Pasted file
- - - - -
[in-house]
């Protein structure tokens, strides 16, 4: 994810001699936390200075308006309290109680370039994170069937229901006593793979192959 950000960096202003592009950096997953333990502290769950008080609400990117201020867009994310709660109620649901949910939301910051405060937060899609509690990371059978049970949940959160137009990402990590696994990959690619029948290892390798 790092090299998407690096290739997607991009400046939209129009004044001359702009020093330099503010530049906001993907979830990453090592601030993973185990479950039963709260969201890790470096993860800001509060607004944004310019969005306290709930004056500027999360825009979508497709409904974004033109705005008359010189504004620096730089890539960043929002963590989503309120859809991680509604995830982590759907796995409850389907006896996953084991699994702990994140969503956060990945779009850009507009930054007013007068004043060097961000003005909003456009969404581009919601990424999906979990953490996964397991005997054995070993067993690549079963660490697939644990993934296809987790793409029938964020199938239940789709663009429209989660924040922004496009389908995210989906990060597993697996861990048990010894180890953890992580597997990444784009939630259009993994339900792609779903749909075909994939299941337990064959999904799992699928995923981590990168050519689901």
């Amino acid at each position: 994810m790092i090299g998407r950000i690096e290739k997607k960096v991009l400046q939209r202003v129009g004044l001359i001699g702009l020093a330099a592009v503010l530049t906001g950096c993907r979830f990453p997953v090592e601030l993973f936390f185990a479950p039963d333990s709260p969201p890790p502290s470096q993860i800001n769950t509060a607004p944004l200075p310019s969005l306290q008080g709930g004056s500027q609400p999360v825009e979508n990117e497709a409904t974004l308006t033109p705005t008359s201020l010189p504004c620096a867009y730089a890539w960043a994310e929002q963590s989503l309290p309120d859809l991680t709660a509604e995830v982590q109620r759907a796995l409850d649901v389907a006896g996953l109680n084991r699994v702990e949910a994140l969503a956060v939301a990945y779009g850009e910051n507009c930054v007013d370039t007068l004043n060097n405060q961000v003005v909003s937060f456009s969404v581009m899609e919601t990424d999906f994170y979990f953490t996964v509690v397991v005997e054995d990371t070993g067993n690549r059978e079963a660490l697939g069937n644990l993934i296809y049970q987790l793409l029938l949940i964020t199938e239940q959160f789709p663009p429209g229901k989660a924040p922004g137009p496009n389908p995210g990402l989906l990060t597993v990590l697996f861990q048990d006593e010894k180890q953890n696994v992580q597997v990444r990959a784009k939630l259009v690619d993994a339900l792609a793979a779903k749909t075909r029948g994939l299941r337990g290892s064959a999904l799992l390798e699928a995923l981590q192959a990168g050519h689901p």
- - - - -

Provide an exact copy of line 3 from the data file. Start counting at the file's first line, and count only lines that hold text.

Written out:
């Amino acid at each position: 994810m790092i090299g998407r950000i690096e290739k997607k960096v991009l400046q939209r202003v129009g004044l001359i001699g702009l020093a330099a592009v503010l530049t906001g950096c993907r979830f990453p997953v090592e601030l993973f936390f185990a479950p039963d333990s709260p969201p890790p502290s470096q993860i800001n769950t509060a607004p944004l200075p310019s969005l306290q008080g709930g004056s500027q609400p999360v825009e979508n990117e497709a409904t974004l308006t033109p705005t008359s201020l010189p504004c620096a867009y730089a890539w960043a994310e929002q963590s989503l309290p309120d859809l991680t709660a509604e995830v982590q109620r759907a796995l409850d649901v389907a006896g996953l109680n084991r699994v702990e949910a994140l969503a956060v939301a990945y779009g850009e910051n507009c930054v007013d370039t007068l004043n060097n405060q961000v003005v909003s937060f456009s969404v581009m899609e919601t990424d999906f994170y979990f953490t996964v509690v397991v005997e054995d990371t070993g067993n690549r059978e079963a660490l697939g069937n644990l993934i296809y049970q987790l793409l029938l949940i964020t199938e239940q959160f789709p663009p429209g229901k989660a924040p922004g137009p496009n389908p995210g990402l989906l990060t597993v990590l697996f861990q048990d006593e010894k180890q953890n696994v992580q597997v990444r990959a784009k939630l259009v690619d993994a339900l792609a793979a779903k749909t075909r029948g994939l299941r337990g290892s064959a999904l799992l390798e699928a995923l981590q192959a990168g050519h689901p």